In ruling on the admissibility of such evidence, the trial court must: (1) determine it is relevant to prove one of the facts specified in the statute, (2) determine the fact is a disputed, material fact, and (3) balance the probative value of the prior crime or civil wrong evidence against its tendency to prejudice the jury. State v. Breazeale, 238 Kan. 714, 719, 714 P.2d 1356, cert. denied 479 U.S. 846 (1986).

The State filed a motion to allow testimony of L.H. and N.H. regarding incidents of sexual abuse by the appellant in 1979. At that time, the mother of L.H. and N.H. was married to the appellant. The girls were living in the same household with their mother and the appellant. Detective Pamela Horn testified at the pretrial motion hearing regarding her interviews with the two girls, who at the time of trial were ages 18 and 19. L.H. had told her that on one occasion, when she was 11, defendant had rubbed his thumbs against her vagina. N.H. told her that when she was 10 defendant had placed a finger in her vagina and also had licked her vagina. The police reports showed that the defendant in this case had been convicted of the offenses against L.H. and N.H. The State contended the evidence was admissible under K.S.A. 60-455 to prove intent and/or identity.

The defense challenged admission of the evidence on the basis that the incidents with L.H. and N.H. were different from those alleged in this case, that the prior incidents were not relevant to show intent, that neither identity nor intent were disputed issues in this case, and that the prejudicial effect of the evidence outweighed its probative value. The district court recognized the prejudicial nature of the evidence but granted the State's motion to present the evidence for the purpose of proving intent and identity. At trial, L.H. and N.H. testified regarding the specific details of each incident. Prior to their testimony, the trial court cautioned the jury that the testimony was to be considered *212 only on the issues of identity and intent. In two of the incidents described by N.H., she had been awakened by the appellant touching her vagina and placing his mouth on her vagina. The appellant admitted during his testimony that he had committed the acts described by L.H. and N.H.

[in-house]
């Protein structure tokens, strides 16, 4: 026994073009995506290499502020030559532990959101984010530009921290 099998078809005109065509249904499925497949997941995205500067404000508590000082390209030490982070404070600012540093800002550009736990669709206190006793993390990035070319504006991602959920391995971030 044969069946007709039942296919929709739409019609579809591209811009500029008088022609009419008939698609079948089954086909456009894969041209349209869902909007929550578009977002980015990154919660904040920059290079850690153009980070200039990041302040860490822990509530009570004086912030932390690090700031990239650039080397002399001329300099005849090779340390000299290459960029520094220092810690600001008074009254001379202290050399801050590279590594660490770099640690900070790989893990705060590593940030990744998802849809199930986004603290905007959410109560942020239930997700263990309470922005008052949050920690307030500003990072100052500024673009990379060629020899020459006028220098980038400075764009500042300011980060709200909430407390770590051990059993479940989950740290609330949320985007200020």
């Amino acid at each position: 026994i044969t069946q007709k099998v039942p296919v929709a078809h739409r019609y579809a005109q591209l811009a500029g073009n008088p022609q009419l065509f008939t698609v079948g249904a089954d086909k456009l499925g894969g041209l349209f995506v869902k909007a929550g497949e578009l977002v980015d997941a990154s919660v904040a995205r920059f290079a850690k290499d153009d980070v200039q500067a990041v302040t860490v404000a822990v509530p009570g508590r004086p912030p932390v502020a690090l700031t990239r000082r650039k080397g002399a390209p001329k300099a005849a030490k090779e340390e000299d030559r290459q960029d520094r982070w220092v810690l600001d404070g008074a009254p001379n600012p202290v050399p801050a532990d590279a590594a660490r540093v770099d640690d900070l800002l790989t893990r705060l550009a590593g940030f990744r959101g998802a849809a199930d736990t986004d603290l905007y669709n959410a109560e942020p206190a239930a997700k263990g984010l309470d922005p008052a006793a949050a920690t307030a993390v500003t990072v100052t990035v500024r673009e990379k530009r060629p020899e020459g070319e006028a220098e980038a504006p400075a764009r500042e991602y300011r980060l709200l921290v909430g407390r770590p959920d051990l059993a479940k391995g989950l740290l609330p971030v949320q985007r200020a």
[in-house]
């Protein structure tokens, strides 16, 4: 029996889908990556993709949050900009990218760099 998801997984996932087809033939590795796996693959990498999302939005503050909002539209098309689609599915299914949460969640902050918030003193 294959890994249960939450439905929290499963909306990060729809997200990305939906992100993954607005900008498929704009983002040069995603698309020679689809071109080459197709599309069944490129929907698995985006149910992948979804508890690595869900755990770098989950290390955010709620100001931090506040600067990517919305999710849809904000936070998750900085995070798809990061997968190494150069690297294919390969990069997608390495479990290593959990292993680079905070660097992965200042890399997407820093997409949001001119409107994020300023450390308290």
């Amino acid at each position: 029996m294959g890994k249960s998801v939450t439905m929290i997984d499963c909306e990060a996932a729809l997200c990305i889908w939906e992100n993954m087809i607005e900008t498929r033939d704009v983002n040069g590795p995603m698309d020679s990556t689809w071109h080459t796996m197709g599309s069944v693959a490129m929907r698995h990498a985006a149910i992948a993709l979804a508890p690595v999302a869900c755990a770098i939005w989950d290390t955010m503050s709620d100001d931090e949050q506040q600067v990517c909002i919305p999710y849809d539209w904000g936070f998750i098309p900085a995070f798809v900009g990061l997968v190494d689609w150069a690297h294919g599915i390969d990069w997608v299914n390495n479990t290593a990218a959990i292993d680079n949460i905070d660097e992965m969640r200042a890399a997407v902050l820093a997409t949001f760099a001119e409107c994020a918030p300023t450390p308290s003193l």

The appellant first argues that, because intent was not substantially in issue in this case, the prior convictions were not admissible to prove intent. In State v. Faulkner, 220 Kan. 153, 551 P.2d 1247 (1976), this court stated:

"`[M]ateriality,' for purposes of K.S.A. 60-455, contemplates a fact which has a legitimate and effective bearing on the decision of the case and is in dispute. If the fact is obvious from the mere doing of an act, or if the fact is conceded, evidence of other crimes to prove that fact should not be admitted because it serves no purpose to justify whatever prejudice it creates." 220 Kan. at 156.

Appellant in his brief appears to make a distinction between general and specific intent crimes when prior crimes evidence is submitted for the purpose of proving intent. However, whether the crime charged is a general or specific intent crime is not the test. In State v. Graham, 244 Kan. 194, 768 P.2d 259 (1989), we stated:

"The crucial distinction in admitting other crimes evidence under 60-455 on the issue of intent is not whether the crime is a specific or general intent crime, but whether the defendant has claimed that his acts were innocent. Where criminal intent is obviously proved by the mere doing of an act, the introduction of other crimes evidence has no real probative value to prove intent."

We agree with the appellant that the testimony of L.H. and N.H. was not properly admissible under K.S.A. 60-455 to prove the element of intent.

Appellant also asserts that identity was not an issue and therefore the admission of the prior crimes testimony, since it was highly prejudicial, constitutes reversible error. We do not agree with this contention. In State v. Bly, 215 Kan. 168, 523 P.2d 397 (1974), the leading case on the admissibility of evidence pursuant to K.S.A. 60-455, Justice Prager set forth eleven basic principles to be considered. Principle number eleven reads:

"11. Where a similar offense is offered for the purpose of proving identity, the evidence should disclose sufficient facts and circumstances of the other offense to raise a reasonable inference that the defendant committed both of the offenses. In other words to show that the same person committed two offenses it is not sufficient simply to show that the offenses were violations of the same or a similar *213 statute. There should be some evidence of the underlying facts showing the manner in which the other offense was committed so as to raise a reasonable inference that the same person committed both offenses. As pointed out by Mr. Justice Kaul in State v. Johnson, 210 Kan. 288, 502 P.2d 802: `"The quality of sameness is important when pondering the admission of other crimes to prove identity. (p. 294.)"'" 215 Kan. at 177.